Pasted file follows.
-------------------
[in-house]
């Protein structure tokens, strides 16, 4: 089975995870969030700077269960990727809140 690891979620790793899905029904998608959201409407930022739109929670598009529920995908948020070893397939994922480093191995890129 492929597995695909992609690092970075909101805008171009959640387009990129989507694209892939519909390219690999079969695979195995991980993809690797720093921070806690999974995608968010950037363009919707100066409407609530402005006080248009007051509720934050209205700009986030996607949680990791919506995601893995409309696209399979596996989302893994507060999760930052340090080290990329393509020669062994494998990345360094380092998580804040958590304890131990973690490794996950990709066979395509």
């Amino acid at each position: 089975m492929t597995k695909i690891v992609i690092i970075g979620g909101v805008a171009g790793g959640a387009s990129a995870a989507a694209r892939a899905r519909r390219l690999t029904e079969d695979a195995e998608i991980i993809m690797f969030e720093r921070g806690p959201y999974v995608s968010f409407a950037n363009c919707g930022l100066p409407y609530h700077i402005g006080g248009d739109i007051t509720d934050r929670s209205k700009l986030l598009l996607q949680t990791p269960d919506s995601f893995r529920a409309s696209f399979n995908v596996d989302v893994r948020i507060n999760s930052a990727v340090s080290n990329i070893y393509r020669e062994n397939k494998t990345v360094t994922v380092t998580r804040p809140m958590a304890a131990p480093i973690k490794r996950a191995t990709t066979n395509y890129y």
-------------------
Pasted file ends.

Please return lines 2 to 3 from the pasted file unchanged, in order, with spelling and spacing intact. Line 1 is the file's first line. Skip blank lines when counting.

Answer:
């Protein structure tokens, strides 16, 4: 089975995870969030700077269960990727809140 690891979620790793899905029904998608959201409407930022739109929670598009529920995908948020070893397939994922480093191995890129 492929597995695909992609690092970075909101805008171009959640387009990129989507694209892939519909390219690999079969695979195995991980993809690797720093921070806690999974995608968010950037363009919707100066409407609530402005006080248009007051509720934050209205700009986030996607949680990791919506995601893995409309696209399979596996989302893994507060999760930052340090080290990329393509020669062994494998990345360094380092998580804040958590304890131990973690490794996950990709066979395509």
């Amino acid at each position: 089975m492929t597995k695909i690891v992609i690092i970075g979620g909101v805008a171009g790793g959640a387009s990129a995870a989507a694209r892939a899905r519909r390219l690999t029904e079969d695979a195995e998608i991980i993809m690797f969030e720093r921070g806690p959201y999974v995608s968010f409407a950037n363009c919707g930022l100066p409407y609530h700077i402005g006080g248009d739109i007051t509720d934050r929670s209205k700009l986030l598009l996607q949680t990791p269960d919506s995601f893995r529920a409309s696209f399979n995908v596996d989302v893994r948020i507060n999760s930052a990727v340090s080290n990329i070893y393509r020669e062994n397939k494998t990345v360094t994922v380092t998580r804040p809140m958590a304890a131990p480093i973690k490794r996950a191995t990709t066979n395509y890129y």